>> So, just real quick, because I know the text is small. So, things that round up in the final model as a best way, guess, best model that the analysis technique could come up with were things like, vocational rehabilitation counseling and guidance. Disabilityrelated augmentative skills training. Job assistance. Job placement assistance. On the job support. Transportation services and information referral services. Things that got kicked out: Assessments, diagnosis and treatment of impairments. Meaning, these things didn't add substantially to the model's ability to predict outcomes. Occupational and vocational training. Basic academic, remedial and literacy training. Job readiness training. Miscellaneous training. Maintenance. The rehabilitation technology. And other services. And there were about 5 services that we checked out, that, they were provided [inaudible] folks. Like, 1 out of the 273 people got it. Or none of the 273 people. So, we took those out of the analysis beforehand to avoid problems. So, sort of what we found out are what we learn through this exercise. How much of the variation of competitive employment outcomes could we predict if we knew which Rehability services folks got or didn't get. Well, it turns out, like, if you think about, being able to predict 100% would be  you can predict, you know, properly, the outcome, the employment outcome for every single person. Like, if you give me these 8 service variables, I can, with 100% certainty, tell you whether they were employed or not. Well, if we were shooting for 100%, we got 15 and a half percent [chuckles]. So, we cannot predict the whole lot of the variance in employment outcome. But this is, I think, is probably a good question to talk over. You know, we have  why is it that we can only predict 16% of the variation of employment outcomes based on having information about whether they got these with the [inaudible] rates or  any thoughts?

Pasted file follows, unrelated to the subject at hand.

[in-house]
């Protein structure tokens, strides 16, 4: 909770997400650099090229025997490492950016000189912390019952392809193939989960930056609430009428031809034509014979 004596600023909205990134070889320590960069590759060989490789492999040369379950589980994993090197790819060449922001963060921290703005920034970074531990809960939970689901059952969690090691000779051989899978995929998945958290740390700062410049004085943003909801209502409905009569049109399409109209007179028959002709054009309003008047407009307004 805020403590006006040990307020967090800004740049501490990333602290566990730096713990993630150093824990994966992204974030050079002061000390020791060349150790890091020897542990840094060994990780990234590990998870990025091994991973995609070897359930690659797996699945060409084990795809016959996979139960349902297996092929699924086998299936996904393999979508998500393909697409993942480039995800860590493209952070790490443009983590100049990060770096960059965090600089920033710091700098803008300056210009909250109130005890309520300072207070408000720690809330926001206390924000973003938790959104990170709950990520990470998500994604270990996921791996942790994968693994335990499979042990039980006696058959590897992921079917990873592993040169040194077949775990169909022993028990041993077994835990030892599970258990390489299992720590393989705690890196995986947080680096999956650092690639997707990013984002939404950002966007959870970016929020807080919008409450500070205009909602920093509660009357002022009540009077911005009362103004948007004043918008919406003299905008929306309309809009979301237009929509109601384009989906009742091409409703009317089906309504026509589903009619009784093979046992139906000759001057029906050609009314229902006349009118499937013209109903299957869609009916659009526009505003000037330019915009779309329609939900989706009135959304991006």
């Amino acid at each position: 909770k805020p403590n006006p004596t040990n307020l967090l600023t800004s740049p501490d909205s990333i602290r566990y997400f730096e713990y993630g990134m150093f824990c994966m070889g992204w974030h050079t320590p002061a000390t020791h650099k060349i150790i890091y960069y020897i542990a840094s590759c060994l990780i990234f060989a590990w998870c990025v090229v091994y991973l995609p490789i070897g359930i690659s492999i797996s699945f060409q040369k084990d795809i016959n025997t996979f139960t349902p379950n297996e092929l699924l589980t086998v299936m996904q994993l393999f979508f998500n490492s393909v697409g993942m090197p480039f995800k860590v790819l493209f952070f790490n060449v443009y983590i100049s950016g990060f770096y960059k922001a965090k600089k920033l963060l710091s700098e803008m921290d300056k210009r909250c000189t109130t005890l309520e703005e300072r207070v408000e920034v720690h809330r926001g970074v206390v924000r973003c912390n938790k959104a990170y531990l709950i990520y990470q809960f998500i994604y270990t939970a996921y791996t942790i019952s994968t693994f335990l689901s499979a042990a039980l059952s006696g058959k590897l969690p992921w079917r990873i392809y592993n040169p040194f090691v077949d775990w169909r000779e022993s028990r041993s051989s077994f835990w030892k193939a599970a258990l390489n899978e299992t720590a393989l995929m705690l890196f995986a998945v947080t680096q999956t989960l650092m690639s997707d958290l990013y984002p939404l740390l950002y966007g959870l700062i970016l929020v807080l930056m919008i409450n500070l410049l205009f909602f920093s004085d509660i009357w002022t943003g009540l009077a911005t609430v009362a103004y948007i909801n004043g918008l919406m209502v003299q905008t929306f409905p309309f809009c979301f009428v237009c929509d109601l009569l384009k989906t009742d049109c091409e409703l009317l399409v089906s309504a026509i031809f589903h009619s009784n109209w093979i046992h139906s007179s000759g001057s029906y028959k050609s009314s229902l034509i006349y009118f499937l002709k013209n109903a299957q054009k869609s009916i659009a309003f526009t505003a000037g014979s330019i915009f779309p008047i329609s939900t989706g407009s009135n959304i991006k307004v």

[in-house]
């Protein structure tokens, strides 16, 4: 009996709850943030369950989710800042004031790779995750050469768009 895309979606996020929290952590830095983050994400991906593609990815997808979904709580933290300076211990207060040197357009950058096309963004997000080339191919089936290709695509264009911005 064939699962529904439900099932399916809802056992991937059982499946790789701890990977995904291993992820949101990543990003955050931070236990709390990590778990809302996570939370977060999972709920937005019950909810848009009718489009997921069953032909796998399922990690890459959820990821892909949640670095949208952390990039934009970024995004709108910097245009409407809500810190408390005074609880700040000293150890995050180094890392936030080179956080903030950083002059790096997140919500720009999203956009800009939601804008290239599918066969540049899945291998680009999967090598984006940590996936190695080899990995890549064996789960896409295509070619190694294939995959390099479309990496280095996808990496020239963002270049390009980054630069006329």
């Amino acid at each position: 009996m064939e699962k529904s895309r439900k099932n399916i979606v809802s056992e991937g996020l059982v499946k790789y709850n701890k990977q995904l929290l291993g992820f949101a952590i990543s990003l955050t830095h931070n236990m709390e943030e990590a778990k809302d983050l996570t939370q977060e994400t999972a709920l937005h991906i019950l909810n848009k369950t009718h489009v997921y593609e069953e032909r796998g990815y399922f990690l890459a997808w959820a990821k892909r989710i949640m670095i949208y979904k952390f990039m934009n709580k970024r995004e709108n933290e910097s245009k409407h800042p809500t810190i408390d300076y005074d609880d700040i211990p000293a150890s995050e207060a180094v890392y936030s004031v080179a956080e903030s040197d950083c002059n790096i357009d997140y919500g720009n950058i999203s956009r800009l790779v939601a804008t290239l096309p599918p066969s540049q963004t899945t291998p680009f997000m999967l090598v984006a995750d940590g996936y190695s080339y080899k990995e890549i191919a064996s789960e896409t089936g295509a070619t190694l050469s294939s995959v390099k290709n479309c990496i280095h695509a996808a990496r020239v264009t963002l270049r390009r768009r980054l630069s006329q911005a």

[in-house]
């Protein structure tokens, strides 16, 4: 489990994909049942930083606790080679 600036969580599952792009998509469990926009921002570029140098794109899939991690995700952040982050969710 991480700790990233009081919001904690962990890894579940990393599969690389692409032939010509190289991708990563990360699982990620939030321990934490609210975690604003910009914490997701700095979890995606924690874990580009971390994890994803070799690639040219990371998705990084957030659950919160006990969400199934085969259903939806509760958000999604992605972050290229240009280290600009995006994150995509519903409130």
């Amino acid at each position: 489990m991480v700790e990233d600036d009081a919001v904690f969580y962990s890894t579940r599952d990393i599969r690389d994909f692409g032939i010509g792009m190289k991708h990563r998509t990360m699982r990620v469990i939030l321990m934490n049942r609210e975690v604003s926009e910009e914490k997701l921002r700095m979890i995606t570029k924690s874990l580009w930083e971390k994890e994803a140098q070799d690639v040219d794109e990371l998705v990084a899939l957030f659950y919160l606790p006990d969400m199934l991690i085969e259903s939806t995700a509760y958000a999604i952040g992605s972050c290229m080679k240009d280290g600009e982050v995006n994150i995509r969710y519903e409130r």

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>> Yeah. It's almost like you guys are apologizing for hitting 16%. [Chuckles] let's talk about 16%. Would you be okay with the 16% raise?

>> [Chuckles] yeah.

>> You know, given  looking at the variables are fixed. You know, thinking of how you would write the article. If these variables are fixed, they're entered by a number of counselors with a varying degree of enthusiasm to be precise in their data. And you two guys know better than anybody else, there's a lot about the variables that lack precision. A lot of times you're dealing with yes/no when it's like, well, yeah, we provided this service to her but  let me tell you more about it. And you don't get a chance to do that.

>> Right.

>> So, I think, if you could  what I would do would be to describe this in terms of 16% is a sizable chunk. Not what's wrong that we only got 16%. If you were screening somebody, an applicant for, you know, a competitive employment position or something like that, and you had a variable that would provide that much accuracy in predicting his or her success on the job, that'd be a pretty powerful tool.

>> Yeah, we're probably right up with that the GRE, with our 16%, you know what I mean?

>> It's not about GRE's, it's way [chuckles].

>> We beat the GRE. We charge 300 bucks [chuckles].


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>> Well, that's how I'd be looking at it. I think it's something to brag about. And the other thing is, too, because you're not looking  one of the things that I would be real interested in knowing about is what's happened? Seems like one of the biggest, most rapidly growing areas in this client population is war areas. And you've probably not seen too many of those people come through this system.

>> Right.